Five Things I Would Tell My Freshman Self

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Dear Carlo,
I am writing to you from the year 2013. You’re about to start your six-year college career (whoops, I shouldn’t have told you that, but anyway…) I want to give you a heads-up on some advice so that you can get ahead of those other newbie freshmen. 

♪ ♫ We’re Going-Going, Back-Back, to College-College  ♪ ♫

For over two weeks, I’ve been walking the streets of Rutgers University. I am typically surrounded by a variety of students. Some of them are at bars, several are moving into their dorms, and only few are with me in coffee shops. Many of them, like me, are college graduates who have worked at full-time jobs. Naturally, I started conversations with them. They typically brought up their fond memories as undergrads and how they could have made it more fun & meaningful. Therefore, I compiled a list of things that I would’ve done if I were starting freshman year tomorrow.

1. Get involved, but do it early. I’ve been nicknamed “Van Wilder” during my junior & (super) senior years. One of my friends asked me how I knew so many people. I always answered by saying, “join a lotta clubs.” I was involved in over fifteen clubs during my time as an undergraduate. However, I was only devoted to three of these clubs. It was those three clubs that rewarded me  with quality friendships and positive growth. Therefore, my method of finding the right organization is to go for quantity during freshman year. Then, one can begin to discern which groups best help you become a better person. (For example, if you’re a social butterfly, I would probably lean more towards leadership clubs instead of say, the Organic Chemistry Society.)

2. Cook more, and stop eating out like a native New Yorker. My daily staples consisted of bagels, falafel, and pizza. Let’s break that down: Bagel ($3), falafel ($3.50), and pizza ($4). $10.50 x 7 = more than $70 per week. That amount can buy you a pair of cashmere socks! In response, I tapped into my inner Mario Batali and I began to cook my own meals. I usually prepare dishes that included spinach, lentils, and sweet potatoes. They’re all cheap and potentially flavorful. I save about $50 each week as a result. One can buy a gym membership with that money.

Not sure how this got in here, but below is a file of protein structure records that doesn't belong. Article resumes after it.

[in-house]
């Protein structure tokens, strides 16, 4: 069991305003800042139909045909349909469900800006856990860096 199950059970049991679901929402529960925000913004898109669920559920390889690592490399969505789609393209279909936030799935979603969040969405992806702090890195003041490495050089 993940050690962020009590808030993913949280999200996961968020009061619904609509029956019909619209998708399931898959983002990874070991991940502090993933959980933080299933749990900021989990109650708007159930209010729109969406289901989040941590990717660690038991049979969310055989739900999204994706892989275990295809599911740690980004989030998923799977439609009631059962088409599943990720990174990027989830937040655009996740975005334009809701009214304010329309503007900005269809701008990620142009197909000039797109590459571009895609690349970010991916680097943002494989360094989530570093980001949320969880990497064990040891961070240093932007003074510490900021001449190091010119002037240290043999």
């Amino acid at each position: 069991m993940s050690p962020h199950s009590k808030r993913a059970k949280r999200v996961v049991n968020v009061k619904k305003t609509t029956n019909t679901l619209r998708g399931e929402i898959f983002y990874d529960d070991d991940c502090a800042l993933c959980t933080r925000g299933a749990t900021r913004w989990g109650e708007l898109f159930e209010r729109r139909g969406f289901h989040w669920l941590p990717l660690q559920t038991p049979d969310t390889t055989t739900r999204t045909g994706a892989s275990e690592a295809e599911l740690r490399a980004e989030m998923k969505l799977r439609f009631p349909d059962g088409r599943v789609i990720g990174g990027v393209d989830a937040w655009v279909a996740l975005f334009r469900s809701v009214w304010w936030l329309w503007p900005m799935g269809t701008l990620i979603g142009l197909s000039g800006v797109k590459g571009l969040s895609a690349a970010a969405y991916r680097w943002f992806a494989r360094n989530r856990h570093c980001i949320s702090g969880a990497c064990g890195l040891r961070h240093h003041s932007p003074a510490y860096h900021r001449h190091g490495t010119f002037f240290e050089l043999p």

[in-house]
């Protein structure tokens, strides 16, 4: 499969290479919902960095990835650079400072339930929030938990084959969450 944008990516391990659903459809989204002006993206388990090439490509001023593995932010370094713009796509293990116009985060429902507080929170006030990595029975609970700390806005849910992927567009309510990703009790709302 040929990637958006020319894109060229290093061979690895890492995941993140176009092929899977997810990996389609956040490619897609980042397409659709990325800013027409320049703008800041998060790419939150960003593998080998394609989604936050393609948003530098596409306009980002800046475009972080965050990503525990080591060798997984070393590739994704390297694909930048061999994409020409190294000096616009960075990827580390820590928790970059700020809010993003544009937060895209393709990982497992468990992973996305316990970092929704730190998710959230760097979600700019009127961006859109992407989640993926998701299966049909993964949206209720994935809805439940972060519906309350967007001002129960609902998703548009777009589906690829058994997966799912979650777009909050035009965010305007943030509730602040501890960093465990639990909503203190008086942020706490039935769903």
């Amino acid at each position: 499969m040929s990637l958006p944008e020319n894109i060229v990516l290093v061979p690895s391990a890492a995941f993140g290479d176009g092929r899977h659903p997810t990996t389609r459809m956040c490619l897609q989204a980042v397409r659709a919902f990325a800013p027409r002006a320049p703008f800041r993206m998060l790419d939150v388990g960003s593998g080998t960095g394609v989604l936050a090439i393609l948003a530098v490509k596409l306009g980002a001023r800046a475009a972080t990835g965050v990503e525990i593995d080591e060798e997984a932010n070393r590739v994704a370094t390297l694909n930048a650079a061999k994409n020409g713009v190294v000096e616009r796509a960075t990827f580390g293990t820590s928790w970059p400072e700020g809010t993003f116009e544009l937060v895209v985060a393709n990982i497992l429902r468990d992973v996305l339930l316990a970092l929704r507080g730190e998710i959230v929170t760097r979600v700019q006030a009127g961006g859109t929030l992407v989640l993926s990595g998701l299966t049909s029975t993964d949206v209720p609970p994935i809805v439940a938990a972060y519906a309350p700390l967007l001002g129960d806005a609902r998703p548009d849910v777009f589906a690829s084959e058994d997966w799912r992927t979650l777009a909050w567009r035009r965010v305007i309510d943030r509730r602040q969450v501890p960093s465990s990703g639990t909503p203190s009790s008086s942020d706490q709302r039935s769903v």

3. Register for “Intro” classes. I came to Rutgers majoring in nutrition. It was all math and science; I despised it. After one year of algebraic torture, I decided to make a change. I signed up for a variety of new courses: psychology, sociology, journalism, and human resource management. (Now, aren’t these the epitomes of math & science?) Had I taken these classes in my freshman year, I would’ve saved a lot of time and tuition costs!

4. Schedule your time off and go outside. For people like me, studying for long periods of time can become draining. It can be a relief to escape from schoolwork once in a while. Many people like to schedule meetings and classes, but not everyone considers planning their free periods. Remember recess? Imagine how restless a third-grader can get after four straight hours of academics. Attention span, gone.

5. To worry about what other people are doing can cause a lot of anxiety. It’s natural to feel like you need to “catch up” because everyone may be one step closer to graduation than you are. It is alright to step out of your comfort zone. You will have more than enough time to become successful after college. It would be prudent to understand that college itself is a growth experience.

Other Tips from successful college students:

“Treat school as you would a job. Work 9-5. Enjoy the rest of your [free] time.

-Azeem Khan, co-founder of Supshot, Boston University

“Unlearn everything your parents, teachers, and society have conditioned you into thinking about getting a job and making money. Find your passion, and love for your own happiness.”